Limerick, Copperheads, nonsense, etc.

Stephen Goranson goranson at DUKE.EDU
Sun Jan 25 15:02:57 UTC 2009

The attestations of "come to Limerick" during the US Civil War, meaning
surrender and the like, are predominantly, if not exclusively, from the
Northern side.

One of the earliest books, if not the earliest book, of 5-line nonsense rhymes
to be published in the US (in 1863, reprinted in 1864ff) is Ye Book of
Copperheads (Philadelphia: Frederick Leypoldt, 1863 [available on Sabin
Americana]), which also supports the Northern cause, against Copperheads. The
name Limerick does not appear in this book.

Following the US Civil War, with its references to the Irish Civil War
conclusion in 1691, some uses of "come to Limerick" are used in jocular or
nonsense settings. E.g. :

1872 I tole her the time had come to stop foolishness, an' she mus' come to
Limerick an' be mine.
Macon GA Weekly Telegraph 8-2   322

1896 he's been keeping company with her for goin' on three years, an' I guess at
last she made up her mind to bring him to Limerick [or throw him out the window]
Philadelphia Inquirer 9-27 v135 no 89 p32

1907 [a couple locked up in a room] If after a month they had not come to
Limerick they got the writ [of divorce]
Lexington KY Herald 7-28

The 1898 Notes & Queries entries by M.H. and J. H. Murray have been questioned.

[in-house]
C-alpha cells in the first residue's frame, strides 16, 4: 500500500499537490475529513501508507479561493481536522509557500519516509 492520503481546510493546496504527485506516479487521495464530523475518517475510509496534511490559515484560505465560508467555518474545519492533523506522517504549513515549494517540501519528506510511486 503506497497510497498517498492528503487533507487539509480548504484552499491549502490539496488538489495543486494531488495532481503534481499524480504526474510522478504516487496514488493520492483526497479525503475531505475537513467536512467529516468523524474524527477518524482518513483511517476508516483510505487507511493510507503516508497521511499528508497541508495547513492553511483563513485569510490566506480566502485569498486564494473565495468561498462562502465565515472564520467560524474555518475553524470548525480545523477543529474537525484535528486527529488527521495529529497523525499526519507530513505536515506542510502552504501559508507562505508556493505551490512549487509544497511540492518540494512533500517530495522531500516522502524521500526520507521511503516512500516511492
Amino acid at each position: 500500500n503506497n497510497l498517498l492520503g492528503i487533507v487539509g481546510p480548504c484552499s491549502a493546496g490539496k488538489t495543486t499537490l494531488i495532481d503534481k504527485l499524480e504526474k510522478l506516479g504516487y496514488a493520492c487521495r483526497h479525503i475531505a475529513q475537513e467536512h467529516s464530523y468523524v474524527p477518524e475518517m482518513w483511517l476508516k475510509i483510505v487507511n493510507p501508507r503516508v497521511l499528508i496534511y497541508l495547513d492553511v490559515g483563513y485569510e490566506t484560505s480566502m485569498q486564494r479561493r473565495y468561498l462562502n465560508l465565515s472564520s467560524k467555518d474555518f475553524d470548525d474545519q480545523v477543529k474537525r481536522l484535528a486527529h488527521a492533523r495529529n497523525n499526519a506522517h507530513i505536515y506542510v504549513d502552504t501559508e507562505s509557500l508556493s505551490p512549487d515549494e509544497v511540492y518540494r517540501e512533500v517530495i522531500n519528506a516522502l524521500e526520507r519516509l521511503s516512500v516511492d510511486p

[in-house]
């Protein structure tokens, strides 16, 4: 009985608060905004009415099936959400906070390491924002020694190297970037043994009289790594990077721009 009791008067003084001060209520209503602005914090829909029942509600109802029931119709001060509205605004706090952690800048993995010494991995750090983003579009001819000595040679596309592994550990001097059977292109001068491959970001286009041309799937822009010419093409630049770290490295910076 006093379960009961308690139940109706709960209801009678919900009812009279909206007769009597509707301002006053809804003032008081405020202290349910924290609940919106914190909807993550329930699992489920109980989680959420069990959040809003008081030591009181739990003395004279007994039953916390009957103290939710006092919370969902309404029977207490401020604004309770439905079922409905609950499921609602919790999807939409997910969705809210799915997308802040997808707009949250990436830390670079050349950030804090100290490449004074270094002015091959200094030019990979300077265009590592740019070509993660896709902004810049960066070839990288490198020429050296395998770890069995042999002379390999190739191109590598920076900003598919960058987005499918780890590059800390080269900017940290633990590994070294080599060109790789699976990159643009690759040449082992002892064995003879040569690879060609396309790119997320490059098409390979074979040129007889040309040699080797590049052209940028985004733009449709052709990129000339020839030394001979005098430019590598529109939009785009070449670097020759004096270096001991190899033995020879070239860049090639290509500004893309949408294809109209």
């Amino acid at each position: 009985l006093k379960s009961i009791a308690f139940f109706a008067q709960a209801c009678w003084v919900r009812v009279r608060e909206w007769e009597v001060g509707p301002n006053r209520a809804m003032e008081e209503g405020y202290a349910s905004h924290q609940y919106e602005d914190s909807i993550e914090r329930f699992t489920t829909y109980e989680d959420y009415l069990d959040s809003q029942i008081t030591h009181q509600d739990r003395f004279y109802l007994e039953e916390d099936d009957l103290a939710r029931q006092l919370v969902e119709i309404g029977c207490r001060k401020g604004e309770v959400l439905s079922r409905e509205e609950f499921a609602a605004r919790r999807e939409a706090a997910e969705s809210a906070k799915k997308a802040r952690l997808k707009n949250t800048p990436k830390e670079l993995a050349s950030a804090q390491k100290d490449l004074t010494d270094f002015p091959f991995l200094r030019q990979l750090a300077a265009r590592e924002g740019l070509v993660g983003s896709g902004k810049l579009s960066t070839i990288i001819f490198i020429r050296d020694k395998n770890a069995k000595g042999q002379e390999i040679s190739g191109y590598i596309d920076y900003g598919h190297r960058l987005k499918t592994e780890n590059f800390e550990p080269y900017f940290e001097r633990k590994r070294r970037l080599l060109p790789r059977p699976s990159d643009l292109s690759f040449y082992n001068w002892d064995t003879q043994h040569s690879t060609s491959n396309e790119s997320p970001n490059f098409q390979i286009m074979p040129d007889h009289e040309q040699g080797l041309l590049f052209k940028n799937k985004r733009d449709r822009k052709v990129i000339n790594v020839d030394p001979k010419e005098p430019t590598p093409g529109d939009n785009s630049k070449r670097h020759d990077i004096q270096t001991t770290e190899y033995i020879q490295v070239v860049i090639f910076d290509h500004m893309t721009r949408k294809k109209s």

Belknap even entertained the possibility that the contributions were a "put-on"
to get publicity for the Cantab periodical, but then he dropped the proposal.
Belknap and Baring-Gould and Liberman all apparently agree that J. H. Murray is
not J. A. H. Murray. J. H. Murray elsewhere in N.& Q. had non-lexicographical
contributions and gave 100, Lothian Road, Edinburgh as his address.

I sensed an internal contradiction, or at least a tension in J. H. Murray's 1898
text, even before reading Belknap, who goes further with doubts than I think
necessary, though the chorus is so far unattested (Jonathan Lighter brought
this up in the archives previously). J. H. Murray claims there was a singing
game with these verses and a chorus inviting to come to Limerick, but then he
somehow fancies that the name Limerick might have been given to the verses by a
"scurrilous London weekly." My tentative guess is that he got the "come to
Limerick" link with the verses right, but may have less reliable testimony in
some other aspects of his story. Besides the Irish name Limerick, there is
little reason now to think Limerick stanzas were an Irish invention. The name
may have gone from Ireland to the US to the UK.

Stephen Goranson

The American Dialect Society -

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